Senator Blackburn urges FTC to interview ex-Facebook employees for antitrust investigation

 

Senator Marsha Blackburn sent a letter to Federal Trade Commission Chairman Joseph Simons urging him to interview former employees of Facebook as part of the antitrust investigation into the company’s anticompetitive conduct.

The full letter below.

Dear Chairman Simons:

Competition is the backbone of American industry and the engine that drives our entrepreneurial spirit. Monopolies, however, cause stagnation and smother innovation. As the Commission presses forward with its ongoing antitrust investigation of Facebook, I urge that you consider interviewing former employees to target the full scope of the company’s anticompetitive conduct.

I understand that Mr. Zuckerberg sat for a deposition with the Commission this summer. While that is promising, I encourage you to also speak to other Facebook executives and engineers who can reveal the company’s real agenda. Many of them fear letting Facebook’s dominance go unchecked can hold dark consequences for competitors and consumers alike.

Company co-founder Chris Hughes believes it is time to break up Facebook, which he calls a “powerful monopoly, eclipsing all of its rivals and erasing competition.” On Mr. Zuckerberg’s influence, he said, “Mark alone can decide how to configure Facebook’s algorithms to determine what people see in their News Feeds, what privacy settings they can use and even which messages get delivered.”

Former Chief Security Officer Alex Stamos said Mr. Zuckerberg should step down because he holds “too much power.” He compared Facebook to “a banana republic.”

Yaël Eisenstat, the former Head of Global Elections Integrity Operations, said, “Facebook profits partly by amplifying lies and selling dangerous targeting tools that allow political operatives to engage in a new level of information warfare.”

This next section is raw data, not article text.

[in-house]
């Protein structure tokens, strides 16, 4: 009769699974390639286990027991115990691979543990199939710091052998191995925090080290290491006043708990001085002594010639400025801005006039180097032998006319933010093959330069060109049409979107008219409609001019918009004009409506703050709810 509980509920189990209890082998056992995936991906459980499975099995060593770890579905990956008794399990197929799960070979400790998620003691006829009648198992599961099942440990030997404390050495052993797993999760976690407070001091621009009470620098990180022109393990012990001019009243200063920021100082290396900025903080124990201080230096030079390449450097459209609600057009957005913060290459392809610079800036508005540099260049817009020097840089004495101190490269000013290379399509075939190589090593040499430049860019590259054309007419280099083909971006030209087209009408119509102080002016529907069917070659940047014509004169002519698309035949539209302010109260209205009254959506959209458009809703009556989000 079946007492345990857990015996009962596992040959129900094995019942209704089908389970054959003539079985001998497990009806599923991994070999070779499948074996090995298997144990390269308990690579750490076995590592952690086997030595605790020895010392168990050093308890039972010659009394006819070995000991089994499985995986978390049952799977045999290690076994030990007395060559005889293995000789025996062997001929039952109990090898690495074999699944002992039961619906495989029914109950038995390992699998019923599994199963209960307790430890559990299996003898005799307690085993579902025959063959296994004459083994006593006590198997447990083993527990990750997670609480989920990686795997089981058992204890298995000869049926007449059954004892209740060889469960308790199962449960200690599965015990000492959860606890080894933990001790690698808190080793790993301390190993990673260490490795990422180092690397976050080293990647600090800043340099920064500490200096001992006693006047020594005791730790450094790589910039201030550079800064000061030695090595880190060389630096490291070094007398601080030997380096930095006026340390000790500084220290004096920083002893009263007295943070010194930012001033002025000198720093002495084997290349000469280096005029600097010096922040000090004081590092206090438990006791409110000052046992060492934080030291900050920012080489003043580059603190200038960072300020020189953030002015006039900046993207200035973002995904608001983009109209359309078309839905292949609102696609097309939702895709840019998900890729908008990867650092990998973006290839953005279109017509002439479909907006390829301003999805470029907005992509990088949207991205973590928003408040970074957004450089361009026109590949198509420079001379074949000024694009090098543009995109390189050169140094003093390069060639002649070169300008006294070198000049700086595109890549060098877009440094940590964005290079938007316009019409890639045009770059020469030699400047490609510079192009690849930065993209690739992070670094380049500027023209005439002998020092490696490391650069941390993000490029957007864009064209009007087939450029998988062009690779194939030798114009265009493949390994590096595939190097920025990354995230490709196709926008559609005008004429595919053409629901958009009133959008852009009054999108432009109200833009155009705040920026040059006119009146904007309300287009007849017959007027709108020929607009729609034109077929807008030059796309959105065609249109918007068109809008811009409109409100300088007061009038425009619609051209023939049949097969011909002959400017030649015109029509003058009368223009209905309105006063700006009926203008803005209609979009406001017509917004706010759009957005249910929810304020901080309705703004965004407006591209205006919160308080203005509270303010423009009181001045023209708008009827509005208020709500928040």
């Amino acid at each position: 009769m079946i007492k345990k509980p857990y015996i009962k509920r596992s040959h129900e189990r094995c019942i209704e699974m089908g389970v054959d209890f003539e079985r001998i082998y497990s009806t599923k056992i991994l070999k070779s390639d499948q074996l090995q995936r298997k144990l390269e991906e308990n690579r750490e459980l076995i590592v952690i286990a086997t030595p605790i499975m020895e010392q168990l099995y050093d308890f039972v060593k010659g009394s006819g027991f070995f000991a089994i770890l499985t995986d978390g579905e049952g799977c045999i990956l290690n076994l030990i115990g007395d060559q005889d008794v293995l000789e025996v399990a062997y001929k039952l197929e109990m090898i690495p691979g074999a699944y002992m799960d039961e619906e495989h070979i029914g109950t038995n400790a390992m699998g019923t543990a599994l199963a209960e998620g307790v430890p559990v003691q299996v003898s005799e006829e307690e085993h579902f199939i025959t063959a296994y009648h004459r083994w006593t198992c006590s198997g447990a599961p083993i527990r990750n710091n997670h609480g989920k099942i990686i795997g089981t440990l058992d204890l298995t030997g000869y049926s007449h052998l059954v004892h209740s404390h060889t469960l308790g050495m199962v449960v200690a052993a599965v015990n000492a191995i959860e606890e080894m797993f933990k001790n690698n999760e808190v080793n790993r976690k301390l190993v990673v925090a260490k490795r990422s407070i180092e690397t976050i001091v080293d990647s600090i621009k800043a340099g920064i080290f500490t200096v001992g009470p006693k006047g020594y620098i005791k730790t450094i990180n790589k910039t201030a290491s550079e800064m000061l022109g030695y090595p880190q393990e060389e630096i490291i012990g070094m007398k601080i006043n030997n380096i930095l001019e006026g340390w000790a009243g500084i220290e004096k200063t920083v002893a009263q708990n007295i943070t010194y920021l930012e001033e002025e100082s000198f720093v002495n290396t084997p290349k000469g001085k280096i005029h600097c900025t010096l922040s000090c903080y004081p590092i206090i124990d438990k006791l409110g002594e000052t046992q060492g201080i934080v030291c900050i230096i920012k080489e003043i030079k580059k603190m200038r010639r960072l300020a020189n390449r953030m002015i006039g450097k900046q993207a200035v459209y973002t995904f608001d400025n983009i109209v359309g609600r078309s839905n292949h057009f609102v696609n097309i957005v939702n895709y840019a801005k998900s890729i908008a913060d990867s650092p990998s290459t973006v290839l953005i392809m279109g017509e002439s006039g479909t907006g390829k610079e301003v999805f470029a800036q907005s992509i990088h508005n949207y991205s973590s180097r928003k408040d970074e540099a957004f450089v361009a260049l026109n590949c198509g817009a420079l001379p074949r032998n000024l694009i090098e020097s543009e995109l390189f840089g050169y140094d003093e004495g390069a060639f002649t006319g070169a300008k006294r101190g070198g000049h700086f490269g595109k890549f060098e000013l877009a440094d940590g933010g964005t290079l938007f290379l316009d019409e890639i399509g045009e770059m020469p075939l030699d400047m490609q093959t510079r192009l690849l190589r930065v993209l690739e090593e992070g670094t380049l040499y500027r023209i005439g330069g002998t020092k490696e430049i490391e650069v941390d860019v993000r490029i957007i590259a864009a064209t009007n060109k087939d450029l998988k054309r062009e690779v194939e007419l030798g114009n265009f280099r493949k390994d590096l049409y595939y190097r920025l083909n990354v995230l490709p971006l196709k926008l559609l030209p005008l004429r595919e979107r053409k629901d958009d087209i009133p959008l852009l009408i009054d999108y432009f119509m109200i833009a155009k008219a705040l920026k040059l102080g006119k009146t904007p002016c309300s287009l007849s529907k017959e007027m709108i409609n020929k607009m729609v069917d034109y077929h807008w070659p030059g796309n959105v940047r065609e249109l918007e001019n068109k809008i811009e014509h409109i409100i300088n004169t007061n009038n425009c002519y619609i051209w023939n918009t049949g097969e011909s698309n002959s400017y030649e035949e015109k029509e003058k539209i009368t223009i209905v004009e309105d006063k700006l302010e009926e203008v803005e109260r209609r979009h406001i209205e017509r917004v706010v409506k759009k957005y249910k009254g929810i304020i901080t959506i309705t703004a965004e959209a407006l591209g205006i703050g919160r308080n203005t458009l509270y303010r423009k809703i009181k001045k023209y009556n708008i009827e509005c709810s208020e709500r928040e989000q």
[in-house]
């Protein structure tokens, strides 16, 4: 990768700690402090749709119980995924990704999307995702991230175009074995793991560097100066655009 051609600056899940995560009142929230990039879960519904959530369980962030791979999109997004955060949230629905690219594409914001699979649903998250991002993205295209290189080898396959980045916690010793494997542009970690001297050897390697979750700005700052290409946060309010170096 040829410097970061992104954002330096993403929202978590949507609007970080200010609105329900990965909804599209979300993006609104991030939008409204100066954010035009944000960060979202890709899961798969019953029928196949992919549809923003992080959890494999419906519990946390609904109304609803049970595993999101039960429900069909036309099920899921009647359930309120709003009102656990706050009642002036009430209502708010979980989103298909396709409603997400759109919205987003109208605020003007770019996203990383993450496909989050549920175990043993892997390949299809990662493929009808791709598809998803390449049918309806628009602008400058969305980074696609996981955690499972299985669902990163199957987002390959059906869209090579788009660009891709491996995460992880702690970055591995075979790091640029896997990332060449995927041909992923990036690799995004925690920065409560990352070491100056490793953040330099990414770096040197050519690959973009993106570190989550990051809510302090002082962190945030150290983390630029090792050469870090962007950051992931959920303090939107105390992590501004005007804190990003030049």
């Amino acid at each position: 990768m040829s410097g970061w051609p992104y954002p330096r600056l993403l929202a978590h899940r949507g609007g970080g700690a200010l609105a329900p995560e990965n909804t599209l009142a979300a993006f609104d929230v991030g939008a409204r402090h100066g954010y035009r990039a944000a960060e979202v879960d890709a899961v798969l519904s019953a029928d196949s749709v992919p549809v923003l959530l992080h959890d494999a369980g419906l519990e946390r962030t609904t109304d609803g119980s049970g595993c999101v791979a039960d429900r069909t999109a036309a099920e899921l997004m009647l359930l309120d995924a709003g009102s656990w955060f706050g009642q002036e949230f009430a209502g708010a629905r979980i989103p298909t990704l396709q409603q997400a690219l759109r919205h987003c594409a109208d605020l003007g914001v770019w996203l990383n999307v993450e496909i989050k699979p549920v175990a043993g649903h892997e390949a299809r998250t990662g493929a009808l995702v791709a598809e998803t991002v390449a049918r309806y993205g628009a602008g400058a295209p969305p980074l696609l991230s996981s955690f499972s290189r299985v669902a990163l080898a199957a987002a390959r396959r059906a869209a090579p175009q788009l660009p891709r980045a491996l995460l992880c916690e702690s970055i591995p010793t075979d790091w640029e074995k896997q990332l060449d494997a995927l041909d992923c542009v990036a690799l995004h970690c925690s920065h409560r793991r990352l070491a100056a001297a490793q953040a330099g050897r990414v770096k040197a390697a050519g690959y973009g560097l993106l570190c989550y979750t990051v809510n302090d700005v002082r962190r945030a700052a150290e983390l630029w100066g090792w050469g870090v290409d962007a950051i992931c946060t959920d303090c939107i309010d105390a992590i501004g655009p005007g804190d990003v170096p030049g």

Early Facebook investor Roger McNamee said, “In order to maximize its share of human attention, Facebook employed techniques designed to create an addiction to its platform.”

Justin Rosenstein, who led the creation of the Facebook “Like” button, warned, “We are seeing corporations use powerful artificial intelligence to outsmart us and figure out how to pull our attention for the things they want us to look at, rather than the things that are

most consistent with our goals, our values, and our lives.”

Chamath Palihapitiya, who once led Facebook’s user growth team, feared that “we have

created tools that are ripping apart the social fabric of how society works.

Facebook’s first president Sean Parker said the platform is “exploiting” human

“vulnerability,” lamenting, “God only knows what it’s doing to our children’s brains.

Facebook makes money manipulating users’ time and attention, at the cost of damaging civil society and our children’s health. The social media giant still aggressively defies regulators all around the world, sacrificing user data privacy for profit and engaging in practices that unfairly undermine rivals. Each day the chorus for greater Internet safeguards only grows louder in Congress, with voices chiming in from both sides of the aisle. However, legislative reform alone cannot cure Facebook’s destructive business behavior. Americans depend on the Commission to stand up to Facebook and to fully prosecute entities that violate the Sherman Antitrust Act.

Social media monopolies harm the strength of the modern American economy, leaving users with no meaningful choice for alternatives, and no space for new competitors to succeed. If there is any hope for the future of innovation, and the next generation of tech entrepreneurs, our country needs a competitive marketplace free from excessive dominance by one man or one company. To that end, as you expand your probe further, I urge you to consider the entire spectrum of options for penalizing Facebook. Their CEO is used to moving fast and breaking rules, and another fine won’t be enough to get his attention.

Thank you for your attention to this matter.

Sincerely,

Marsha Blackburn

United States Senator